Obasanjo’s Exit From PDP, Plus For APC – Kaduna APC Campaign Council

OBJ-PDP MEMBERSHIP CARDThe All Progressives Congress Campaign Council in Kaduna State on Monday said the exit of former President Olusegun Obasanjo from the Peoples Democratic Party would boost the chances of the opposition party in the rescheduled March 28 and April 11 general elections in the country.

The APC Campaign Council in the state is the campaign outfit for the former Federal Capital Territory Minister and the state governorship candidate, Malam Nasir el-Rufai, and the party’s presidential candidate, Maj-Gen. Muhammadu Buhari (retd.), for the 2015 elections.

Chairman of the council and ex-finance commissioner in the state, Alhaji Suleiman Hunkuyi, who addressed journalists at the El-Rufai Campaign Office, noted that for Mr. Obasanjo to dump the party he rode on to power for eight years, should be a source of concern to Nigerians.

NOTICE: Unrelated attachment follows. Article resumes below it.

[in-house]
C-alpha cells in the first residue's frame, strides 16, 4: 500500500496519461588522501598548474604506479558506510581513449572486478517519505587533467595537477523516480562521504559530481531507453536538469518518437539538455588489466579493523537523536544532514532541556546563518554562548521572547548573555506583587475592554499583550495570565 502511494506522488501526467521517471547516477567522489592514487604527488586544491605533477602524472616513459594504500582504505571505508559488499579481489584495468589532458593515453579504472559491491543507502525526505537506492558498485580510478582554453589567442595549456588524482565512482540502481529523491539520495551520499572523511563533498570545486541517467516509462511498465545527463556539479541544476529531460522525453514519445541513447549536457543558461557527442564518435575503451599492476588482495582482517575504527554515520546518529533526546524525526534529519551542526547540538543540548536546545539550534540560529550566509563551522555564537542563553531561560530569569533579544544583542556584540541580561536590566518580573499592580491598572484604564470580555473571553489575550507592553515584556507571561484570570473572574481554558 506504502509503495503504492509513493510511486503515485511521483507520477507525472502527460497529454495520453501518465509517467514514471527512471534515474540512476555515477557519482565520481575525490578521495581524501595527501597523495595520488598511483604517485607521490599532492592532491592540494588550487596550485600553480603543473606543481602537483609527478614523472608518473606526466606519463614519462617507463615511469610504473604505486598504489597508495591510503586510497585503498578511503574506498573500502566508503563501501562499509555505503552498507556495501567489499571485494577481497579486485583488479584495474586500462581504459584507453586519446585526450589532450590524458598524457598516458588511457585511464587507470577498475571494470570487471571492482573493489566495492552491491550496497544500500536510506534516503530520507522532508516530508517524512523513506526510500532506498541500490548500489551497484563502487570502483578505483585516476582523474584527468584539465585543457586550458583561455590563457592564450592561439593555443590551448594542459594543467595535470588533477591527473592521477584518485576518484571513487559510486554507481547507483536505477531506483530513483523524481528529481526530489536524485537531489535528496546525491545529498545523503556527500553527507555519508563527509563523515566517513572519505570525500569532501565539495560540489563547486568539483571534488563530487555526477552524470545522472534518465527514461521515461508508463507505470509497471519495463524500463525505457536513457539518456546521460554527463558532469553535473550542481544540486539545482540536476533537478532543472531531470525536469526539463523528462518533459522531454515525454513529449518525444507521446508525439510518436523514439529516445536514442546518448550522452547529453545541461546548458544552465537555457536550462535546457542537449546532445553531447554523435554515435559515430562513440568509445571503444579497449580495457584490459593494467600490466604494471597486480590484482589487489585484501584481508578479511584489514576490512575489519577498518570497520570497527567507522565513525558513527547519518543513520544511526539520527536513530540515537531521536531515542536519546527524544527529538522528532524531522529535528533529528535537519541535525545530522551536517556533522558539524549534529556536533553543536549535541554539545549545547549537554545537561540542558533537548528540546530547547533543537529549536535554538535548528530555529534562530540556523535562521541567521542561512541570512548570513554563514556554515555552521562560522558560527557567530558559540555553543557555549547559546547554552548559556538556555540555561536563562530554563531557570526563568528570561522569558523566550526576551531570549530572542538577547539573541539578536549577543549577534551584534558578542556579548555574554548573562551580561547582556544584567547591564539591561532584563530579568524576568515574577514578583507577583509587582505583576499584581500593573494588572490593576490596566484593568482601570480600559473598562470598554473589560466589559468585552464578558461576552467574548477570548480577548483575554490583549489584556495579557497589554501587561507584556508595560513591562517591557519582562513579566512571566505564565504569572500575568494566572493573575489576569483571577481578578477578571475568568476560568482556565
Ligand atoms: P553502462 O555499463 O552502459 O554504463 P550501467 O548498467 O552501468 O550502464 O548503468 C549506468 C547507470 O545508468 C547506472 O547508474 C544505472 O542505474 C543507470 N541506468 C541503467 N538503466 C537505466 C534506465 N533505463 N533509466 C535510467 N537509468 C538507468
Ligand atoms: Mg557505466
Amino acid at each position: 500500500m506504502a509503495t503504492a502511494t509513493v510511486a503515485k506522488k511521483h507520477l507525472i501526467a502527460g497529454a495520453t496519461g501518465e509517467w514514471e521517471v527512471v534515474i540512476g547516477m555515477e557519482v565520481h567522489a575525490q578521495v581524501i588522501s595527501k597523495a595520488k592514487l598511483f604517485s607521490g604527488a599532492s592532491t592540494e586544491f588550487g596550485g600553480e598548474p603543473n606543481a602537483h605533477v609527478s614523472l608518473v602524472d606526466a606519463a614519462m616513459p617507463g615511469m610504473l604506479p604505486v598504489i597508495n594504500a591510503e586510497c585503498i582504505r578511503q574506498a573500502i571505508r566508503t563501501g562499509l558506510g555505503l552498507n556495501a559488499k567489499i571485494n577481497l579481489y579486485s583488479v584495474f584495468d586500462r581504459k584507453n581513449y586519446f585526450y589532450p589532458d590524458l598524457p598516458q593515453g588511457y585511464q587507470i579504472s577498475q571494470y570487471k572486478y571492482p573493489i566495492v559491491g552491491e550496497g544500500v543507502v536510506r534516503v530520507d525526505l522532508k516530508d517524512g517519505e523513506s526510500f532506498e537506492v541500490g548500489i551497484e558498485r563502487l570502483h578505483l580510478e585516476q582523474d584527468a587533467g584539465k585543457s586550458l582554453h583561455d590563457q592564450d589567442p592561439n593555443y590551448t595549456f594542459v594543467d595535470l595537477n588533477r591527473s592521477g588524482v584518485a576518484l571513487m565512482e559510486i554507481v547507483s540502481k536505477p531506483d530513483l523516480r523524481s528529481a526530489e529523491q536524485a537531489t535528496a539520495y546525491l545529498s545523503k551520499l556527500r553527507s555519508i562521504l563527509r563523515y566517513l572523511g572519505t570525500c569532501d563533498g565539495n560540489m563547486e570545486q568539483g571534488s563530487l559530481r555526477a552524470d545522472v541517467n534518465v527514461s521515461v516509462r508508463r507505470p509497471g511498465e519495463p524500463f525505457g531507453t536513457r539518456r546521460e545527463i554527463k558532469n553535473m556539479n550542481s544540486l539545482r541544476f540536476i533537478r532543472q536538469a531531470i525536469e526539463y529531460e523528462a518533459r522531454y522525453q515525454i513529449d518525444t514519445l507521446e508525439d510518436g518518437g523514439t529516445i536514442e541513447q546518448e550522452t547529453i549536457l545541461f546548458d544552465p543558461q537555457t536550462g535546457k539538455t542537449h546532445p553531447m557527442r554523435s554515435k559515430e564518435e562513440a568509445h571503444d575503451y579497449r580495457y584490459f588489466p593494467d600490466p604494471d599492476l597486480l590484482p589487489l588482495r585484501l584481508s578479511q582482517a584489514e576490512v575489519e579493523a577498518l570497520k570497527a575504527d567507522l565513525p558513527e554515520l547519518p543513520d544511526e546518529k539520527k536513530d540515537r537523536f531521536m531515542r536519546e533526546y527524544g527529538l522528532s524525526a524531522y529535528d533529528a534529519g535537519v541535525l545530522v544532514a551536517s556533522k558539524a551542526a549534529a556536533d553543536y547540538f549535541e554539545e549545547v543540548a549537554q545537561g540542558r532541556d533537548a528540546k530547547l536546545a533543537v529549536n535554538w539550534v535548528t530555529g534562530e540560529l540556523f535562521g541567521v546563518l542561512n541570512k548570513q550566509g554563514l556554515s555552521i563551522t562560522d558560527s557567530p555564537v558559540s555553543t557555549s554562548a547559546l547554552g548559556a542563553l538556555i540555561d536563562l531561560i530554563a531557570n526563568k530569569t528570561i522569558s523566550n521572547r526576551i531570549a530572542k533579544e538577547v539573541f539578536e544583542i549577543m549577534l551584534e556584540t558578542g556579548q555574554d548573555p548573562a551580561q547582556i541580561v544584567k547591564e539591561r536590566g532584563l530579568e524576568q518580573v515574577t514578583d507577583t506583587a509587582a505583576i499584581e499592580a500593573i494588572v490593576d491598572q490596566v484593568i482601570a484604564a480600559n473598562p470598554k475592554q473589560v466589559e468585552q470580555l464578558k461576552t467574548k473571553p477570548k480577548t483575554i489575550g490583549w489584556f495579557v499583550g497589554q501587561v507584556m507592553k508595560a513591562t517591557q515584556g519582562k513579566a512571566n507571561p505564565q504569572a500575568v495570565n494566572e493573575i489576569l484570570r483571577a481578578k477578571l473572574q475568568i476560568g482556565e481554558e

He noted that if the ex-president, who is a highly respected figure not only in Nigeria but the world over, should dump his party, “it is a plus for the APC”.

Hunkuyi added, “Obasanjo is a highly respected figure in the country and if somebody of his calibre should get of the party that on which he rode on to power for eight years, then, it should be a source of concern to all Nigerians.

“He will be highly welcomed to the party. If the party can receive him, its a plus for the APC”, he said.

Meanwhile, the council said it would soon embark on a special campaign to mobilise eligible voters to collect their Permanent Voter Cards in the state ahead of the rescheduled elections.

Though, Kaduna is one of the states that recorded the highest number of PVCs collected so far, Hunkuyi noted that the council would not rest until those that were yet to pick up the PVCs do so.

“Kaduna state stands high in terms of the collection of the PVC in the country but we are not resting on our oars. We will embark on special campaign for those who are yet to collect their PVC to do so until we reach 100 per cent collection rate”, he said.

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